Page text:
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AMD Phenom II "Deneb" Print E-mail
Written by Michael Schuette   
Jan 05, 2009 at 04:00 PM

In the shadow of Intel throwing one megahit after the other into the CPU arena, AMD’s Phenom, based on the Agena core has led somewhat of a wallflower existence. Despite actually having some very advanced features, including clock gating for each individual core and a highly advanced memory controller there has always been a certain performance lag behind the Core2 designs that could not be overcome on an instruction per clock basis nor on the raw core frequency front. Given these issues, even the fact that AMD was the first company to release a native quadcore CPU into the market was not enough to boost the success of the Agena design. Paired with some dubious marketing decisions, as for example the release of the X3 triple core series to find a home for some defective dies and, more importantly, Intel’s process technology advancements that stole the show along with the power efficiency crown, AMD has been in a situation where the company had to show some sign of life in order to stay afloat.

Welcome to 45 nm Immersion Lithography Process Technology!

Cash for Fabs

In the interim, in a reversal of former AMD CEO Jerry Sanders’ doctrine that "only real men have fabs", AMD recently spun off its foundry business into Foundry Co. in exchange for a major financial infusion from an Abu Dhabi-based investment group, which at least for the short term warrants some financial liquidity. At the same time a modicum of control over Foundry Co. is maintained by AMD with those rights – in the broadest sense - also keeping the cross licensing with Intel regarding the x86 patent pool alive.

Server vs. Desktop - Shanghai vs Deneb Market Requirements

With the financial infusion, the immediate onslaught has been weathered, however, there is still the above outlined scenario that AMD has to show progress, particularly in the domain of process technology in order to maintain their credibility in the field of energy efficiency with the added benefit of possible frequency headroom gained through better transistor optimization. For the readers of our forums, the discussions regarding dry lithography vs. immersion at the 45 nm process node and the potential consequences for transistor optimization are nothing new but in a nutshell, given some data published about the Barcelona replacement Shanghai, AMD seems to be doing something right.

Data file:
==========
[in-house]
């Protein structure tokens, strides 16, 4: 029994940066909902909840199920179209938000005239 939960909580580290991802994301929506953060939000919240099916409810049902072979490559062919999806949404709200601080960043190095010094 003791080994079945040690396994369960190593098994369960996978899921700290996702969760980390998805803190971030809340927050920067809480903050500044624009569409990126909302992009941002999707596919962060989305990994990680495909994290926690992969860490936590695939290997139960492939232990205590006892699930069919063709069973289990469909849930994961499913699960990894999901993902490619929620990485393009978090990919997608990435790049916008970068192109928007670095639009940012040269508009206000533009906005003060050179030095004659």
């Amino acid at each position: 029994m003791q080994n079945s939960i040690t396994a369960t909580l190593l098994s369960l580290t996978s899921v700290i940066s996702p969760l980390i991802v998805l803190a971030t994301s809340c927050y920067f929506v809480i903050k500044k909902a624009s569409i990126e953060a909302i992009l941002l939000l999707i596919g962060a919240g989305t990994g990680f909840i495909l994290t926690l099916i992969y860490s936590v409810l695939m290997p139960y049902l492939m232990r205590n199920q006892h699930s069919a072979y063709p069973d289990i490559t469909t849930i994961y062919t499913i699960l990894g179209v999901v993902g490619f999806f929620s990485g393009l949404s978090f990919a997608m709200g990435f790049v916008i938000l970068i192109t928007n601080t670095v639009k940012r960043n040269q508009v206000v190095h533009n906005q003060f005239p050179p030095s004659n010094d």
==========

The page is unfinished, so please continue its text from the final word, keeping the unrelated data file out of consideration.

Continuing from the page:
The desktop market abides by different rules than the server market. In the server market power and thermal values epitomize the total cost of ownership including the entire infrastructure of a setup. End users, even if they are energy aware, rather emphasize looks, performance and initial cost of any setup. Needless to say, that the latter market is also more prone to manipulation through buzzwords. The ground rule here, however, is that any desktop system, regardless of whether it is for the primary purpose of office, media encoding or gaming applications, constitutes a tradeoff of bottlenecks, and it is up to the end users to educate themselves which one of the many is the worst and which are the ones that can be tolerated – within the budget constraints.

The High-End CPU: A Slave to the Rest of the System

One abused example is the term "gaming CPU" which is a conundrum in itself, at least as long as any of the better offerings of either Intel or AMD are concerned. Be assured that, regardless of which processor drives the system, at any resolution that is acceptable for a hard core gamer, the graphics card is the limiting factor for system performance. A similar scenario holds true for media encoding, most processors that are out there and as long as the software is multithreaded, will exceed the typical bandwidth limitations of any single HDD-based system in which the source and target locations are on the same physical drive. The latter scenario is somewhat easier to remedy, additional hard disks are fairly inexpensive and easy to install and all current motherboards feature an abundance of SATA ports anyway sans the hassles of parallel ATA cabling. More convenient, of course would be external drives as offered primarily in the USB flavor variety but make no mistake, those drives, handicapped by the limited usable bandwidth of the USB interface will not solve the bottleneck problem.

There still exist quite a few applications that are primarily sensitive to raw CPU power and the interplay between the processor and the primary data storage areas a.k.a. system memory. 3D-rendering, modeling of dependencies (logical choices) and behavioral patterns are among the most CPU-intensive applications that, if the software is appropriately parallelized, can take advantage of multiple cores without having too much to worry about other system bottlenecks.

Otherwise, a lot simply depends on the platform architecture rather than on the actual processor itself. On the other hand, software optimizations and intelligent prefetch algorithms can alleviate even such bottlenecks as those imposed by Intel’s AGTL host bus. On the memory front, DDR3 is gaining market acceptance at an increasing pace, pushing DDR2 slowly into obsolescence. This is something where AMD is currently still lagging, at the present, there are no DDR3 motherboards available yet despite full support for the third generation of DDR memory by the controller.



Last Updated ( Feb 01, 2009 at 03:24 AM )
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